The amount of produced data spread over all eukaryotic kingdoms now allows and demands a consistent, systematic, and extendable nomenclature. Here, we introduce the following nomenclature, which builds on the already established system [15, 18–20] and tries to keep as many of the existing names as possible. Nevertheless, it changes some of the already used names, thus getting rid of sequence-specific and species-specific exceptions. We are aware of the confusion that this might introduce about the names of some sequences, but given the fact that the amount of annotated data known before finishing this analysis (about 250-300 sequences) was very small compared to the data presented here, it was necessary for us to introduce an appropriate nomenclature. Otherwise the number of exceptions would soon exceed the number of consistently named sequences. We are also aware that different names and classifications have recently been introduced in the literature [16, 17]. However, these results were derived from analyses of small datasets based on many incorrectly assembled sequences and, thus, wrongly annotated myosins, and we have not found a way to incorporate the small part of matching data into our system. We also think that even if we introduce some confusion to certain researchers in the field, there is a strong necessity to have an appropriate nomenclature to manage existing and upcoming data. CyMoBase, which we have developed to provide access to all myosin sequence data , uses the new nomenclature, provides links to previously used names, and can be used as reference.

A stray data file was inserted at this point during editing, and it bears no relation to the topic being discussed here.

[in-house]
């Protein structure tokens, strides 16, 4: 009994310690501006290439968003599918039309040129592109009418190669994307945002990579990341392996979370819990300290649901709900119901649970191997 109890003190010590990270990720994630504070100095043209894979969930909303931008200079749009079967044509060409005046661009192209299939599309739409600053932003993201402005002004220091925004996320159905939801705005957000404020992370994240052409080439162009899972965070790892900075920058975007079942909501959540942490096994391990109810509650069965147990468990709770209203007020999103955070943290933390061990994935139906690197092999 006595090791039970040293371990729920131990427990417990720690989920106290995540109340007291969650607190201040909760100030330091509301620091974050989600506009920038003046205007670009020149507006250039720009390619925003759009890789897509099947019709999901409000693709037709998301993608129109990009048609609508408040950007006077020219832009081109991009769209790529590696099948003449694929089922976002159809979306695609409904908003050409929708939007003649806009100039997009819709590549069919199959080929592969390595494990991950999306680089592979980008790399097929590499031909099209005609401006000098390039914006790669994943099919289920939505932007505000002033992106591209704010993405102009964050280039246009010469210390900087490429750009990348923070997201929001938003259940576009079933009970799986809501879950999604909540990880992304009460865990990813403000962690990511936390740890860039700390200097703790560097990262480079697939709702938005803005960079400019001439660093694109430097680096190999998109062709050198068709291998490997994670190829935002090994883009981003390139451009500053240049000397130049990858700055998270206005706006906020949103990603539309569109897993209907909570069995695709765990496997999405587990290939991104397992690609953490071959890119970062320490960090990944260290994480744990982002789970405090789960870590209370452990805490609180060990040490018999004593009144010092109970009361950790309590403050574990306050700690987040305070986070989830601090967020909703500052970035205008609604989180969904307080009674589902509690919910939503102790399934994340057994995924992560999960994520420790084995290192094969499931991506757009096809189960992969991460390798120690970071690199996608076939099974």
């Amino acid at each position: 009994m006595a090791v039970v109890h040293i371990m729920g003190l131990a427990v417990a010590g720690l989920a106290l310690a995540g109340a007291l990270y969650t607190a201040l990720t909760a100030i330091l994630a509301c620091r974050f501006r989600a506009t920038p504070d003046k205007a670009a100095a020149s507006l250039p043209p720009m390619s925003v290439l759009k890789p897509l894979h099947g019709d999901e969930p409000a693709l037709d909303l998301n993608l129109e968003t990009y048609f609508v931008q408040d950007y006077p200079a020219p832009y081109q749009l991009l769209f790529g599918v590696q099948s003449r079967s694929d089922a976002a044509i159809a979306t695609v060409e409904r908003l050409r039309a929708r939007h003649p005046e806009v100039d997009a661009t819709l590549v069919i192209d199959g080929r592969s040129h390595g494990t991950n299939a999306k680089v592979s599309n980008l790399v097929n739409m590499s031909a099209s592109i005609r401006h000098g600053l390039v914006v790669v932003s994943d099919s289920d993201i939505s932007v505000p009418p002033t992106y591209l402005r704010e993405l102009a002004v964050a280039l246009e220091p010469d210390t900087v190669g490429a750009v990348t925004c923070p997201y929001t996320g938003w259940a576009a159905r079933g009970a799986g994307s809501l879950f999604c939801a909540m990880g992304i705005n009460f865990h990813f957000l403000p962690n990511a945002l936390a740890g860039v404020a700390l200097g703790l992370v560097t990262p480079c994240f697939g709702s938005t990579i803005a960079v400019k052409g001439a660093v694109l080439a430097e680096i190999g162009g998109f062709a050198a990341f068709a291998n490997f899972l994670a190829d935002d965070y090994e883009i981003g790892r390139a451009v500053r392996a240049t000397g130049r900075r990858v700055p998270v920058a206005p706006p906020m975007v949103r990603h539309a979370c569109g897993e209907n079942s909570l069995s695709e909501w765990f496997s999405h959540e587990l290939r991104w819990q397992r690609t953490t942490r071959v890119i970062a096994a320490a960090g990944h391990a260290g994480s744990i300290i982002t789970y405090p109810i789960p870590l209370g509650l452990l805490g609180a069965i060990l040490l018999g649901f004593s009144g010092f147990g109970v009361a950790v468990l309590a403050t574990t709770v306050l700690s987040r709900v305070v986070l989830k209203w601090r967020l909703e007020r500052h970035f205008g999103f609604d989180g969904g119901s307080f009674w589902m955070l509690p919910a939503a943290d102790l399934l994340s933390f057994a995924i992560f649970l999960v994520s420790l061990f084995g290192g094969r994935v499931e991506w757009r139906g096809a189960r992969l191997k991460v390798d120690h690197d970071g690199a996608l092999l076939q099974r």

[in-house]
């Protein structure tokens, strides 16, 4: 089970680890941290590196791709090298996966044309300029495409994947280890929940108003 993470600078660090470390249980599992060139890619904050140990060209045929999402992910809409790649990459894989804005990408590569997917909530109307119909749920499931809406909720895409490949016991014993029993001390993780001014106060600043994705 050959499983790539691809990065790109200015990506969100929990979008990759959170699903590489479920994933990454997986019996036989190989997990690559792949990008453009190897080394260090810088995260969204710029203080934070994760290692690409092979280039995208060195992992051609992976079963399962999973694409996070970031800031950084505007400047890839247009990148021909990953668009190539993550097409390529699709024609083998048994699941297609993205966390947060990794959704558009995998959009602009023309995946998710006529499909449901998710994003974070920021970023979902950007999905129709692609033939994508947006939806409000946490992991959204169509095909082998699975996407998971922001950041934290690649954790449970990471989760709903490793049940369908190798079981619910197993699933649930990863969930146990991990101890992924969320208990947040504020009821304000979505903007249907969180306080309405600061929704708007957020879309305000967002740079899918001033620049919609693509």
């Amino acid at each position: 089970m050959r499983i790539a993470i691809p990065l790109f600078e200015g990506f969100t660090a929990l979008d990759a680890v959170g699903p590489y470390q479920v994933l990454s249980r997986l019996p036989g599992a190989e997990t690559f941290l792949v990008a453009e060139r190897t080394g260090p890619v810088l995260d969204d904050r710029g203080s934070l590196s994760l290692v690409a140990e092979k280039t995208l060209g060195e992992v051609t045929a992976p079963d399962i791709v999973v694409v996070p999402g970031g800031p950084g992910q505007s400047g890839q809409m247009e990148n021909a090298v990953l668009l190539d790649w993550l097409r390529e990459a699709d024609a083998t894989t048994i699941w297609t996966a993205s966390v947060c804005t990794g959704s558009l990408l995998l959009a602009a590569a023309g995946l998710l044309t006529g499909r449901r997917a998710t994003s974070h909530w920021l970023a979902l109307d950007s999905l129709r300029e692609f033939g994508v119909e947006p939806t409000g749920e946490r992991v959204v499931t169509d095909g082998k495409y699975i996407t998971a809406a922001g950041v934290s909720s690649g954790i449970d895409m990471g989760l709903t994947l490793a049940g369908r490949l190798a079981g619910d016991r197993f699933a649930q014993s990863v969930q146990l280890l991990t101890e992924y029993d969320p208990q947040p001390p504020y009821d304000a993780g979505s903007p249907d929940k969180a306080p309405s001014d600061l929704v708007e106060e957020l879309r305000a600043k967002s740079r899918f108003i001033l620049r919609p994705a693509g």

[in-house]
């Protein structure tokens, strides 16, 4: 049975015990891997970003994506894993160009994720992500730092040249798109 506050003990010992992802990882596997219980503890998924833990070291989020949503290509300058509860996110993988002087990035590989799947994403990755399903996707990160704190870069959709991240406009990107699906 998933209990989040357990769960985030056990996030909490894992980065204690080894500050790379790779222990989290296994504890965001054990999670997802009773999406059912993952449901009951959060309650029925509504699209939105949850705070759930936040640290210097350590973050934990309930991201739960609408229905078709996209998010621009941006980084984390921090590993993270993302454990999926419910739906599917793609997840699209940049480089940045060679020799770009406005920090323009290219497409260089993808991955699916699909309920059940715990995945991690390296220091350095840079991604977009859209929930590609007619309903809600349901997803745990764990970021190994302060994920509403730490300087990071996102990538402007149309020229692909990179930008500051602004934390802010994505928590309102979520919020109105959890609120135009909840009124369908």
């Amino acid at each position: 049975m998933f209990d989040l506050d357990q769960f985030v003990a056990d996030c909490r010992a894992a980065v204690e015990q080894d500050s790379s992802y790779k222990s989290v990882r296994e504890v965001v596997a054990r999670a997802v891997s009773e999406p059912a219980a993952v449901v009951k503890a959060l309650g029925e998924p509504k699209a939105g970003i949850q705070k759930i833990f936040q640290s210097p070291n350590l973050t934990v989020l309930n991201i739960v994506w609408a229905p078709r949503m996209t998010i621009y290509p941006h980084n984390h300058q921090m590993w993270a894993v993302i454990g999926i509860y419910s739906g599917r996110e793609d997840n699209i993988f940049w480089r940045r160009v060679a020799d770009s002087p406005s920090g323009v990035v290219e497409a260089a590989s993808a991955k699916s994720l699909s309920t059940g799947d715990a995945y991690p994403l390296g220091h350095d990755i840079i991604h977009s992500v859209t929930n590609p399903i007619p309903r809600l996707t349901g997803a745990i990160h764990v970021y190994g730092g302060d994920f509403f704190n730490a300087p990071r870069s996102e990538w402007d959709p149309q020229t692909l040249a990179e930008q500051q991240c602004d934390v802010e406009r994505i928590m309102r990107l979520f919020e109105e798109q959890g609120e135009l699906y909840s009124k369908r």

The nomenclature is simply as follows and in agreement with what most people in the field already use. The names of the sequences consist of four parts: the abbreviation of the species' systematic name; the abbreviation of the protein; the class designation; and the variant designation.
Abbreviation of the species' systematic name
In general, species are abbreviated by using the first letters of their systematic names (for example, Dm for Drosophila melanogaster). However, there are many species, that would have the same abbreviation, and in these cases we added the second letter of the first part of the name (for example, Drm for Drosophila mimetica). Different strains of the same species are differentiated by adding lowercase letters separated by an underscore (for example, Pf_a for Plasmodium falciparum 3D7, Pf_b for Plasmodium falciparum Ghanaian Isolate, Pf_c for Plasmodium falciparum HB3, Pf_d for Plasmodium falciparum Dd2).
Abbreviation of the protein
The abbreviation of the protein is Myo. In the case of the class-II myosins, the abbreviations Mhc and Mys are used in the literature. As class-II comprises by far the most sequences and as numbers have very often been introduced as variant designations (for example, human Mys1, Mys2, and so on), we decided to keep the class-II abbreviation as an exception of the proteins general abbreviation. We decided to use Mhc as protein abbreviation for class-II myosins as the abbreviation Mys has been used only for mammalian members while all other class-II myosins have been named Mhc. If the class-II myosins were named Myo2 (in accordance with the other myosin classes) we would have to also rename their variant designations to avoid confusion with other classes (for example, Myo21 could be a class-II myosin variant 1 or a class-XXI myosin).